Monday, June 18, 2018
The Richard Shulman Group's Turned into Lemonade
Last week was pretty chaotic and disruptive and eventful. I started off breaking in a new computer after the old one--with its slowly dying power supply--finally gave up the ghost. That always throws me off considerably, which has something to do with my status as an introvert who constantly works hard to get things just right. I went to Toronto over the weekend, a good thing of course, but anytime I whip out my passport I feel like I've gone on a major adventure...even if the so-called exotic international locale is only 181 miles from my front door. When I returned yesterday afternoon, my mailbox was stuffed with 14 CDs and 2 LPs, so once again the review pile is growing out of control. I feel like today is the day when I can finally get settled in with all the newness--which includes finalizing my sound system and finally getting my Roon software installed so that I can start organizing all my digital files, downloads and Tidal subscription.
Today, in other words, is a good day for a capricious cannonball into that burgeoning pile of music, and it's reassuring to begin with music that's so lithe and pleasant and calming. The Richard Shulman Group is a small and lively quartet that doesn't have an unusual angle or intricate theme behind their performances. Pianist Shulman, along with sax player Jacob Rodriguez, bassist Zack Page and drummer Rick Dilling, concentrate on lush melodies that are low on tension and high on a rare energetic beauty. A year ago I might have made a wisecrack about this type of music being more suited to a cruise ship than an honest jazz club. My first impression, after all, was "light and breezy." Considering I just spent so much of my review of Andy Zimmerman's Half Light talking about my fondness of sad music, you might expect me to damn this album with faint praise. I won't.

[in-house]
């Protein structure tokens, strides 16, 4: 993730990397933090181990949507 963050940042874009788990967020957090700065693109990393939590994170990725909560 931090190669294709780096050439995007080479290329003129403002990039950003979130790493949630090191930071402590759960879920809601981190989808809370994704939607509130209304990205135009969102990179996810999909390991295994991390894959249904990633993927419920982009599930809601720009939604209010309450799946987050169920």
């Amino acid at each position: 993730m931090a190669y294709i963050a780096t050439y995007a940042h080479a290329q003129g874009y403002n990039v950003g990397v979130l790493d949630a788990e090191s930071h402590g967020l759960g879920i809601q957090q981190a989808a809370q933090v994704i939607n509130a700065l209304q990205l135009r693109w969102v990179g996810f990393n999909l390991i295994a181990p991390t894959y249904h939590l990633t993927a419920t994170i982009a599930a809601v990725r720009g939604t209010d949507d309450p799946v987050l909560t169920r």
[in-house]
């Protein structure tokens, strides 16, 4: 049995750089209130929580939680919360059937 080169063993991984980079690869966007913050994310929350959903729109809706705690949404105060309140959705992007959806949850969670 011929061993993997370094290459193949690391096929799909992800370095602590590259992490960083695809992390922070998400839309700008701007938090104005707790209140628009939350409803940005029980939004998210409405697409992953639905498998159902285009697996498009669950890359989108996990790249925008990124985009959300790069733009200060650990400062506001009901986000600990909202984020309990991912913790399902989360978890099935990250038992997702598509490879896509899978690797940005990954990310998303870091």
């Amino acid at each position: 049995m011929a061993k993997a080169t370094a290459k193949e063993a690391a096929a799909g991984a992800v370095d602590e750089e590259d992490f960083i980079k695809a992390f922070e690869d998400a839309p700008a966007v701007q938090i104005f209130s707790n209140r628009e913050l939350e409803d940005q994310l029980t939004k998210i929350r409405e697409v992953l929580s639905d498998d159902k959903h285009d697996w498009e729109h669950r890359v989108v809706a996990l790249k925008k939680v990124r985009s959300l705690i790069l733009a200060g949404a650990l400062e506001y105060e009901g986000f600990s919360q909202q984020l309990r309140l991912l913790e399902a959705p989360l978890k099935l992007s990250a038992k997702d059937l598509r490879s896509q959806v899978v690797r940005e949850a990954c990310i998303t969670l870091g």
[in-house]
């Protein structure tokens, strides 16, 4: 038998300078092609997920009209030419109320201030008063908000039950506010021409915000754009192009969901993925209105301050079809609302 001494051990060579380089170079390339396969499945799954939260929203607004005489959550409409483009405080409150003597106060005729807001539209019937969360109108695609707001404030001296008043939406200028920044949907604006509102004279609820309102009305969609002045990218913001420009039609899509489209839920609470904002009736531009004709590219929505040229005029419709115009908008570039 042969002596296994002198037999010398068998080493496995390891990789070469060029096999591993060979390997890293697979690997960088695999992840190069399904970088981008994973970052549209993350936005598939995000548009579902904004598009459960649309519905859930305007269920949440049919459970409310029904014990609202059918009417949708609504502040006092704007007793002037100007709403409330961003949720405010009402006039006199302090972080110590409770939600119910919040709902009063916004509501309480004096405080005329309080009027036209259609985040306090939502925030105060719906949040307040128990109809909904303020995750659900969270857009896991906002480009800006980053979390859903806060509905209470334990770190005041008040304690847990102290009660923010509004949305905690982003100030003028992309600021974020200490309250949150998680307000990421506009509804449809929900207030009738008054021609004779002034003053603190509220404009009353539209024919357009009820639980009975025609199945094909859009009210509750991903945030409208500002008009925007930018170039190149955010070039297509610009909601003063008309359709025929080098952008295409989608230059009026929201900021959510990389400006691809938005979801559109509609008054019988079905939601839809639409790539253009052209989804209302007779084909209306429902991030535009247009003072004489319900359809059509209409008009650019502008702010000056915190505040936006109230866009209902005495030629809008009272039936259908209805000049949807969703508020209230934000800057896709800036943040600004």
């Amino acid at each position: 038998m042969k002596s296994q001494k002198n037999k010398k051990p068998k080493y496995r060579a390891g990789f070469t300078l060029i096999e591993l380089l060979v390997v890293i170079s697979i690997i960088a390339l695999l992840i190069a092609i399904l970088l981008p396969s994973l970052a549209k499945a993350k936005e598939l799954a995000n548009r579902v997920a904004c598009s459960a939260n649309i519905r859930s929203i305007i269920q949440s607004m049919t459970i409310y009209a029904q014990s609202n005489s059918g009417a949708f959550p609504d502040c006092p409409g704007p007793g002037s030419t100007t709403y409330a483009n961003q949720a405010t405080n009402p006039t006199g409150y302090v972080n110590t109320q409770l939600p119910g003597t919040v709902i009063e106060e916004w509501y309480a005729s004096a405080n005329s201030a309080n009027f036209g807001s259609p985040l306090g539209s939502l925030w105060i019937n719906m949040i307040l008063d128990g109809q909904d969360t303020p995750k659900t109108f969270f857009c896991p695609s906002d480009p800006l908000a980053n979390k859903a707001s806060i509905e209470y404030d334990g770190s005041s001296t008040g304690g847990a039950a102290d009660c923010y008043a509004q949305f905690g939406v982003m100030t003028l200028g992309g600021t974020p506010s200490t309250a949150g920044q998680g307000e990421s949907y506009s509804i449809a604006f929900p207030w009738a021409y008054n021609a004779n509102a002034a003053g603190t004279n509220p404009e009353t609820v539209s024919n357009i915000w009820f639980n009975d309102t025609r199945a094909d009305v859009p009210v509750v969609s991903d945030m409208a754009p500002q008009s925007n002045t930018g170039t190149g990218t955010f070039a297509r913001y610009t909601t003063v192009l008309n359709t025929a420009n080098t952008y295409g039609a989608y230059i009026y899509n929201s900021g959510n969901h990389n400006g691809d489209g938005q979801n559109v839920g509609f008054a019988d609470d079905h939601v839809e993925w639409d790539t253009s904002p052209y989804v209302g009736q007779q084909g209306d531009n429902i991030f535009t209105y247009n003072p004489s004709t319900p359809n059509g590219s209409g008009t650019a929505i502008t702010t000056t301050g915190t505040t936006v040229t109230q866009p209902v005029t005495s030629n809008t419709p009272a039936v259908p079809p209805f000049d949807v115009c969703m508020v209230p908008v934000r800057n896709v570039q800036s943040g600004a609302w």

Part of the reason is these 14 original tracks, all composed and arranged by Shulman, have a somewhat cleansing effect, like sleeping in your own bed after a long and exhausting journey. These four musicians are certainly making lovely music, but they do it with confidence and skill that acts as the perfect antidote to ambition for its own sake. There's a flawlessness to these performances, and while that can be a bad thing in a genre that actively celebrates the crossing of new frontiers, there's no denying that there's a time and place for safe harbors.
Another plus is that the sound quality is top notch, especially when vocalist Wendy Jones joins in on "The Gifts You Gave to Me," "Homage to Pharoah" and "Finding Peace." Her presence almost provides an opportunity for a double-take--she breaks through the sweetness and light with a knowing and sultry richness that makes your ears perk. When she's not hanging around the microphone stand, the focus shifts to the fluid piano work of Shulman himself, who claims Keith Jarrett, Pat Metheny and Bill Evans, among others, as inspirations. The sound of his piano is substantial, grand even, and it's the trusty foundation underneath the perfect soundtrack for a well-needed return to normality.